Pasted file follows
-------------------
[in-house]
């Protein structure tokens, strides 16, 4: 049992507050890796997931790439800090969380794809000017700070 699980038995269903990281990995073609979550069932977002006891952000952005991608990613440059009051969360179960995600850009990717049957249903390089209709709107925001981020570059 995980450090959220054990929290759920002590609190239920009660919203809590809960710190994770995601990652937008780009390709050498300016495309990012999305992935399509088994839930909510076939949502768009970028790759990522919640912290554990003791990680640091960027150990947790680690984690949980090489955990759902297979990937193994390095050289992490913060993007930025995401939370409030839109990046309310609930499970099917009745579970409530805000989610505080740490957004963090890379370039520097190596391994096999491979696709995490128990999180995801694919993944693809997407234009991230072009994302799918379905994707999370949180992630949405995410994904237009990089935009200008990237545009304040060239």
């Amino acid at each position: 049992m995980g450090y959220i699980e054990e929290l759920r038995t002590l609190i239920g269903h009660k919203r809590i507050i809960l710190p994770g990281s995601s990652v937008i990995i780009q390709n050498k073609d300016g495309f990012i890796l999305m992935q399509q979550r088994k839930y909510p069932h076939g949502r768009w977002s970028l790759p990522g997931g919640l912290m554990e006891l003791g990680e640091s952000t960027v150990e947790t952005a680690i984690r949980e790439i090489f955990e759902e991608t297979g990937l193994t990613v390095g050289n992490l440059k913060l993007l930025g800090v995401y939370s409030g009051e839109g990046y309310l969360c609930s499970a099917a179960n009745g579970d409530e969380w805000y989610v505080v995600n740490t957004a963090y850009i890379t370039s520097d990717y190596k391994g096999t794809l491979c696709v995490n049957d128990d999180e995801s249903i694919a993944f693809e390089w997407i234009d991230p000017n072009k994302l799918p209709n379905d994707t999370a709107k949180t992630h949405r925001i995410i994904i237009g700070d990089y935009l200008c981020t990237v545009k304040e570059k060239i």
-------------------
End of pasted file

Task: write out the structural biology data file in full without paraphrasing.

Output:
[in-house]
């Protein structure tokens, strides 16, 4: 049992507050890796997931790439800090969380794809000017700070 699980038995269903990281990995073609979550069932977002006891952000952005991608990613440059009051969360179960995600850009990717049957249903390089209709709107925001981020570059 995980450090959220054990929290759920002590609190239920009660919203809590809960710190994770995601990652937008780009390709050498300016495309990012999305992935399509088994839930909510076939949502768009970028790759990522919640912290554990003791990680640091960027150990947790680690984690949980090489955990759902297979990937193994390095050289992490913060993007930025995401939370409030839109990046309310609930499970099917009745579970409530805000989610505080740490957004963090890379370039520097190596391994096999491979696709995490128990999180995801694919993944693809997407234009991230072009994302799918379905994707999370949180992630949405995410994904237009990089935009200008990237545009304040060239």
């Amino acid at each position: 049992m995980g450090y959220i699980e054990e929290l759920r038995t002590l609190i239920g269903h009660k919203r809590i507050i809960l710190p994770g990281s995601s990652v937008i990995i780009q390709n050498k073609d300016g495309f990012i890796l999305m992935q399509q979550r088994k839930y909510p069932h076939g949502r768009w977002s970028l790759p990522g997931g919640l912290m554990e006891l003791g990680e640091s952000t960027v150990e947790t952005a680690i984690r949980e790439i090489f955990e759902e991608t297979g990937l193994t990613v390095g050289n992490l440059k913060l993007l930025g800090v995401y939370s409030g009051e839109g990046y309310l969360c609930s499970a099917a179960n009745g579970d409530e969380w805000y989610v505080v995600n740490t957004a963090y850009i890379t370039s520097d990717y190596k391994g096999t794809l491979c696709v995490n049957d128990d999180e995801s249903i694919a993944f693809e390089w997407i234009d991230p000017n072009k994302l799918p209709n379905d994707t999370a709107k949180t992630h949405r925001i995410i994904i237009g700070d990089y935009l200008c981020t990237v545009k304040e570059k060239i």